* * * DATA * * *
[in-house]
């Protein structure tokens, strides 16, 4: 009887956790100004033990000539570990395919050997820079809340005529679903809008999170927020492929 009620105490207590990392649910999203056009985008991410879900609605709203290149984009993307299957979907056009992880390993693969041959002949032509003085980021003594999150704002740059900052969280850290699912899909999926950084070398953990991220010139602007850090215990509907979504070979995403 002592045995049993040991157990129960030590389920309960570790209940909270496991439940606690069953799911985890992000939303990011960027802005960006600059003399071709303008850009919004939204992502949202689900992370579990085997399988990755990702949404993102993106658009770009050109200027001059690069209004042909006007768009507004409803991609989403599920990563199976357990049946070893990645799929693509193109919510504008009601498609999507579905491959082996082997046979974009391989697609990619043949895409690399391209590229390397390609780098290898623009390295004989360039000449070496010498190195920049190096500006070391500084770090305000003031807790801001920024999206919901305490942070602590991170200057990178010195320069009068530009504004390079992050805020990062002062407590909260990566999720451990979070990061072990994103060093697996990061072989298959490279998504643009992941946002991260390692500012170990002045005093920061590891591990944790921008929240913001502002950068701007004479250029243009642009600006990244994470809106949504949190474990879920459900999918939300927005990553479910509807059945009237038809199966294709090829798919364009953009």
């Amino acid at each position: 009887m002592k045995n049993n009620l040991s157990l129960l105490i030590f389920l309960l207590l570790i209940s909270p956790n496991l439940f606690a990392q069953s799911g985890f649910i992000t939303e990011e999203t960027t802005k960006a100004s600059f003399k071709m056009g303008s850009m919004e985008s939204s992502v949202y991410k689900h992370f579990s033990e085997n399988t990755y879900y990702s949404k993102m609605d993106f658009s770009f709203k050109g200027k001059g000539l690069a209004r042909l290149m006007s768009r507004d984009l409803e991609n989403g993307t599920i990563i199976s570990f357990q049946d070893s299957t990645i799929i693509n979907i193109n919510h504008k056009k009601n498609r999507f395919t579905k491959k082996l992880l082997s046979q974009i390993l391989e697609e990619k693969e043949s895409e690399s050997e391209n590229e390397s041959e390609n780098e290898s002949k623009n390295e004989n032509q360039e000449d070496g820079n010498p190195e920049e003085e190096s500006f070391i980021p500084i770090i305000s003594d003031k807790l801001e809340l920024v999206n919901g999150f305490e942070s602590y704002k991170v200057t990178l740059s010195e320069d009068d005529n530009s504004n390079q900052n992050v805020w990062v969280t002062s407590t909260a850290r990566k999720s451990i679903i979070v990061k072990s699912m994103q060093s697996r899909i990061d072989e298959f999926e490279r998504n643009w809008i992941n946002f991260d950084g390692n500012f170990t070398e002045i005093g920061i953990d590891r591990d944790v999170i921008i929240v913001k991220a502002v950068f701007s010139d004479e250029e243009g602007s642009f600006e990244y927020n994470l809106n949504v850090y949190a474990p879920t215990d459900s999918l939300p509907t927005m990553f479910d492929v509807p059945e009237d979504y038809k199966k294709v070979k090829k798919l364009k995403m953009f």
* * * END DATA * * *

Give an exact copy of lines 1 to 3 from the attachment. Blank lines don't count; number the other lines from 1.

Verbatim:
[in-house]
């Protein structure tokens, strides 16, 4: 009887956790100004033990000539570990395919050997820079809340005529679903809008999170927020492929 009620105490207590990392649910999203056009985008991410879900609605709203290149984009993307299957979907056009992880390993693969041959002949032509003085980021003594999150704002740059900052969280850290699912899909999926950084070398953990991220010139602007850090215990509907979504070979995403 002592045995049993040991157990129960030590389920309960570790209940909270496991439940606690069953799911985890992000939303990011960027802005960006600059003399071709303008850009919004939204992502949202689900992370579990085997399988990755990702949404993102993106658009770009050109200027001059690069209004042909006007768009507004409803991609989403599920990563199976357990049946070893990645799929693509193109919510504008009601498609999507579905491959082996082997046979974009391989697609990619043949895409690399391209590229390397390609780098290898623009390295004989360039000449070496010498190195920049190096500006070391500084770090305000003031807790801001920024999206919901305490942070602590991170200057990178010195320069009068530009504004390079992050805020990062002062407590909260990566999720451990979070990061072990994103060093697996990061072989298959490279998504643009992941946002991260390692500012170990002045005093920061590891591990944790921008929240913001502002950068701007004479250029243009642009600006990244994470809106949504949190474990879920459900999918939300927005990553479910509807059945009237038809199966294709090829798919364009953009």
């Amino acid at each position: 009887m002592k045995n049993n009620l040991s157990l129960l105490i030590f389920l309960l207590l570790i209940s909270p956790n496991l439940f606690a990392q069953s799911g985890f649910i992000t939303e990011e999203t960027t802005k960006a100004s600059f003399k071709m056009g303008s850009m919004e985008s939204s992502v949202y991410k689900h992370f579990s033990e085997n399988t990755y879900y990702s949404k993102m609605d993106f658009s770009f709203k050109g200027k001059g000539l690069a209004r042909l290149m006007s768009r507004d984009l409803e991609n989403g993307t599920i990563i199976s570990f357990q049946d070893s299957t990645i799929i693509n979907i193109n919510h504008k056009k009601n498609r999507f395919t579905k491959k082996l992880l082997s046979q974009i390993l391989e697609e990619k693969e043949s895409e690399s050997e391209n590229e390397s041959e390609n780098e290898s002949k623009n390295e004989n032509q360039e000449d070496g820079n010498p190195e920049e003085e190096s500006f070391i980021p500084i770090i305000s003594d003031k807790l801001e809340l920024v999206n919901g999150f305490e942070s602590y704002k991170v200057t990178l740059s010195e320069d009068d005529n530009s504004n390079q900052n992050v805020w990062v969280t002062s407590t909260a850290r990566k999720s451990i679903i979070v990061k072990s699912m994103q060093s697996r899909i990061d072989e298959f999926e490279r998504n643009w809008i992941n946002f991260d950084g390692n500012f170990t070398e002045i005093g920061i953990d590891r591990d944790v999170i921008i929240v913001k991220a502002v950068f701007s010139d004479e250029e243009g602007s642009f600006e990244y927020n994470l809106n949504v850090y949190a474990p879920t215990d459900s999918l939300p509907t927005m990553f479910d492929v509807p059945e009237d979504y038809k199966k294709v070979k090829k798919l364009k995403m953009f």